• Choose calm and sanity. It’s hard not to engage with an angry person itching for a fight. Yet it doesn’t help to react to the surface anger you see before you. Remember that this is not your fight even though it might be tempting and provocative. It’s hard to fight by yourself. The other person might rage on for a while but eventually will see that you are not in a fighting mood and will realize that you would rather listen than fight. Then maybe you can talk about why he or she is angry and what to do about it.
  • Give out an imaginary cupcake. This might seem like a silly suggestion. Remember that anger is an emotional response to loss or harm. This can be a very primitive feeling relating back to early childhood losses. Imagine being a four year old at a party where cupcakes are served. All the children including you get one. Then someone grabs yours and gobbles it down. How do you feel? That’s what I’m talking about. Someone might be trying to give you a message that he or she feels hurt or betrayed. Matching the other’s anger will not make him or her feel any better. What if you could control your own emotions and instead offer calmness as well as a kind and understanding response? It takes practice, but it is possible.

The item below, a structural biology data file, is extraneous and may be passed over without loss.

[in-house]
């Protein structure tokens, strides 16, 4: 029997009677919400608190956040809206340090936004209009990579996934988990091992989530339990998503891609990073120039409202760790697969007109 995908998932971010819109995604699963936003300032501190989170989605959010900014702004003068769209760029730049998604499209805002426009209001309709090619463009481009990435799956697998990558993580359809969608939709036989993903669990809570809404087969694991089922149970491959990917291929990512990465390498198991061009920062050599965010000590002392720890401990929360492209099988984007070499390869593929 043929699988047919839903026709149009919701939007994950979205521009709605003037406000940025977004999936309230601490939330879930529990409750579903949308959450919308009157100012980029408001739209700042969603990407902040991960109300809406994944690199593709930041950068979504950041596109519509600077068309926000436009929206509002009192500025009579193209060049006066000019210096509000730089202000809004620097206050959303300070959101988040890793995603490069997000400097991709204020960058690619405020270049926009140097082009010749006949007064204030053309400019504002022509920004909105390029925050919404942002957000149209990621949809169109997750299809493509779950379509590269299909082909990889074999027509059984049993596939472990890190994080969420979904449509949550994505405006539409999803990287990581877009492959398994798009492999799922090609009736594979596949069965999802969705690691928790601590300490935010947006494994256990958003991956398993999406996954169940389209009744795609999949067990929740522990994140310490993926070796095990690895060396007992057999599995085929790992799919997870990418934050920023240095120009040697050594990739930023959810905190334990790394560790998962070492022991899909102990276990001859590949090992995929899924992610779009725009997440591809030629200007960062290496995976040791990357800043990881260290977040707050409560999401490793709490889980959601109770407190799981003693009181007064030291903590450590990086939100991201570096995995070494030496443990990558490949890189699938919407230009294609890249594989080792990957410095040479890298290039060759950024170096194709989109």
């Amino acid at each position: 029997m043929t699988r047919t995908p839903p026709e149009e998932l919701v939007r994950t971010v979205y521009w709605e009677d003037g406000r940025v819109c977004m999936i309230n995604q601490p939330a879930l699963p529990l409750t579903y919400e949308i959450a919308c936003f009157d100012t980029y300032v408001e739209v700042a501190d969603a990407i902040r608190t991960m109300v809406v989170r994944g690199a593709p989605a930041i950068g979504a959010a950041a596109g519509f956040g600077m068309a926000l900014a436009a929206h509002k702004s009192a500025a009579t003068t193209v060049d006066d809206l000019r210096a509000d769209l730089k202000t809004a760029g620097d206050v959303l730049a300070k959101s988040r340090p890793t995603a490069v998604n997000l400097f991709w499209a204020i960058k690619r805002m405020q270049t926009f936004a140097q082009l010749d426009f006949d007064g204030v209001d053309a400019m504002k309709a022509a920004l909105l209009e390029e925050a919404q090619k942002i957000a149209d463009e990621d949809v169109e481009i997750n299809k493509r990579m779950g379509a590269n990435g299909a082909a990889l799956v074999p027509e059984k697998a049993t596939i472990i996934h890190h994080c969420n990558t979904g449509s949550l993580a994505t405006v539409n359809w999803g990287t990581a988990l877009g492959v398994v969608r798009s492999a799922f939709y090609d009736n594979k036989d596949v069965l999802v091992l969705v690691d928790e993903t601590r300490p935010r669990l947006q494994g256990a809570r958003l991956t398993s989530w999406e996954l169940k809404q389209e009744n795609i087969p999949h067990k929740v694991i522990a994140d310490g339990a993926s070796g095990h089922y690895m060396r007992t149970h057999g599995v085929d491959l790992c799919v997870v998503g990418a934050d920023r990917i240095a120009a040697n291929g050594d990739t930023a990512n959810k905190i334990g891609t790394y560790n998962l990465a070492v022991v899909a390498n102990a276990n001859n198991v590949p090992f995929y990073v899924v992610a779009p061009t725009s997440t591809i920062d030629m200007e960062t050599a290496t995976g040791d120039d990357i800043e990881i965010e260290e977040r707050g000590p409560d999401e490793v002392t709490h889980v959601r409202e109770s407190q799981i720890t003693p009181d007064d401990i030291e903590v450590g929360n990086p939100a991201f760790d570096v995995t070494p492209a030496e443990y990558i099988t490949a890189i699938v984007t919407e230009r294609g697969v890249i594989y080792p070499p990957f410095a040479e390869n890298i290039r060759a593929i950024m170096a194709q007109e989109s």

I think by now that you might realize that trying to ignore anger does not work very well. As we have seen, once you get to understand your own and another’s anger, trying to ignore either one is not very productive. It can have a negative effect on your health, physically and emotionally. It can encourage others to become more entrenched in their anger. It can worsen your relationships with others and prevent you from making any progress toward resolving your anger or that of others. If ignoring it doesn’t work, what does? That’s what’s next.